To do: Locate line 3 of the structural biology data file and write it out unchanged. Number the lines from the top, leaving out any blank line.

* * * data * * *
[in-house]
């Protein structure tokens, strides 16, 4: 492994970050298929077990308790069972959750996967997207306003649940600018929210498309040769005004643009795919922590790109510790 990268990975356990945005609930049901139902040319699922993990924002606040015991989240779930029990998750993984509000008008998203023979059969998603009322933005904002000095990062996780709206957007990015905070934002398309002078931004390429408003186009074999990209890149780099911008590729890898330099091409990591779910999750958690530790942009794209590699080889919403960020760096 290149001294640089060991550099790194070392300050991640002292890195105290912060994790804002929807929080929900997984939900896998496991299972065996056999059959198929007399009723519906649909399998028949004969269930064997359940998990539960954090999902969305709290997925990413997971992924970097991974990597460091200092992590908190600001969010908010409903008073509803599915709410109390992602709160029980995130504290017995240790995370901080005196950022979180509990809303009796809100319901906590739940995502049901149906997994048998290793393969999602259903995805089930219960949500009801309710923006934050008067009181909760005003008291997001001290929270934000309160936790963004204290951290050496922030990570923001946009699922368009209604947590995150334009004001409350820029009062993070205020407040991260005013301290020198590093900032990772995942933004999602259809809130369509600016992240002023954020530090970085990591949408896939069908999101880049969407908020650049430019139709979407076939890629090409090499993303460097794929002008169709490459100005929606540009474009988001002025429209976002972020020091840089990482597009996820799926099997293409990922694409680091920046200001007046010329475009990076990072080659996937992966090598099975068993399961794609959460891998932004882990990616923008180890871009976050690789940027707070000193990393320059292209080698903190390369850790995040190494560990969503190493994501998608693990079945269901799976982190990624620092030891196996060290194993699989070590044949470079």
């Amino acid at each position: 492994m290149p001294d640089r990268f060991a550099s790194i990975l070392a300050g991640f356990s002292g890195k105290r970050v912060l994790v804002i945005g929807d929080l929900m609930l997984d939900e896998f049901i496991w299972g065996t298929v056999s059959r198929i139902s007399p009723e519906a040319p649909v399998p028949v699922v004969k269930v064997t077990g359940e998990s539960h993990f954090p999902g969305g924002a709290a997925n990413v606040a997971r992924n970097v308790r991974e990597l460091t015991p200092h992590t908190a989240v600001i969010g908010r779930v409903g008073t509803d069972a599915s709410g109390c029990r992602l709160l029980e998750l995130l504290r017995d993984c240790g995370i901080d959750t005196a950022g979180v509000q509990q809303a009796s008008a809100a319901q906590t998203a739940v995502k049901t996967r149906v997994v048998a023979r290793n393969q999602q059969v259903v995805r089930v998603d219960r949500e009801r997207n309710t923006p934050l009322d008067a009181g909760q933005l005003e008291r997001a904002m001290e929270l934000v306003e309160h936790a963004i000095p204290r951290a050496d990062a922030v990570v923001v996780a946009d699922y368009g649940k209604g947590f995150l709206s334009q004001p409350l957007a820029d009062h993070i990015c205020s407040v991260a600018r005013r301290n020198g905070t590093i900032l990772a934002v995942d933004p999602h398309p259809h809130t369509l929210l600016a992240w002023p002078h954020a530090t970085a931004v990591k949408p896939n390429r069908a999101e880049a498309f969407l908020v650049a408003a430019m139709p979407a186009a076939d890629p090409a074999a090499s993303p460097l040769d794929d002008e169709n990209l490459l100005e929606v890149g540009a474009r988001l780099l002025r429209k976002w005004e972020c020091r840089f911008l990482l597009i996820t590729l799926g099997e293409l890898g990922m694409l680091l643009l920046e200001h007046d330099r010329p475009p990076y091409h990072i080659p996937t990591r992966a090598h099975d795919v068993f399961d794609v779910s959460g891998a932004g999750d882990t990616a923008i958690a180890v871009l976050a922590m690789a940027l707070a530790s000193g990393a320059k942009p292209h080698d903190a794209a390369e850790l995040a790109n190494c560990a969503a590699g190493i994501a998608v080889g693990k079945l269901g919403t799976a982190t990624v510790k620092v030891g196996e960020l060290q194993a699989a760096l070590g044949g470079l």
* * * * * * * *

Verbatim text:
């Amino acid at each position: 492994m290149p001294d640089r990268f060991a550099s790194i990975l070392a300050g991640f356990s002292g890195k105290r970050v912060l994790v804002i945005g929807d929080l929900m609930l997984d939900e896998f049901i496991w299972g065996t298929v056999s059959r198929i139902s007399p009723e519906a040319p649909v399998p028949v699922v004969k269930v064997t077990g359940e998990s539960h993990f954090p999902g969305g924002a709290a997925n990413v606040a997971r992924n970097v308790r991974e990597l460091t015991p200092h992590t908190a989240v600001i969010g908010r779930v409903g008073t509803d069972a599915s709410g109390c029990r992602l709160l029980e998750l995130l504290r017995d993984c240790g995370i901080d959750t005196a950022g979180v509000q509990q809303a009796s008008a809100a319901q906590t998203a739940v995502k049901t996967r149906v997994v048998a023979r290793n393969q999602q059969v259903v995805r089930v998603d219960r949500e009801r997207n309710t923006p934050l009322d008067a009181g909760q933005l005003e008291r997001a904002m001290e929270l934000v306003e309160h936790a963004i000095p204290r951290a050496d990062a922030v990570v923001v996780a946009d699922y368009g649940k209604g947590f995150l709206s334009q004001p409350l957007a820029d009062h993070i990015c205020s407040v991260a600018r005013r301290n020198g905070t590093i900032l990772a934002v995942d933004p999602h398309p259809h809130t369509l929210l600016a992240w002023p002078h954020a530090t970085a931004v990591k949408p896939n390429r069908a999101e880049a498309f969407l908020v650049a408003a430019m139709p979407a186009a076939d890629p090409a074999a090499s993303p460097l040769d794929d002008e169709n990209l490459l100005e929606v890149g540009a474009r988001l780099l002025r429209k976002w005004e972020c020091r840089f911008l990482l597009i996820t590729l799926g099997e293409l890898g990922m694409l680091l643009l920046e200001h007046d330099r010329p475009p990076y091409h990072i080659p996937t990591r992966a090598h099975d795919v068993f399961d794609v779910s959460g891998a932004g999750d882990t990616a923008i958690a180890v871009l976050a922590m690789a940027l707070a530790s000193g990393a320059k942009p292209h080698d903190a794209a390369e850790l995040a790109n190494c560990a969503a590699g190493i994501a998608v080889g693990k079945l269901g919403t799976a982190t990624v510790k620092v030891g196996e960020l060290q194993a699989a760096l070590g044949g470079l």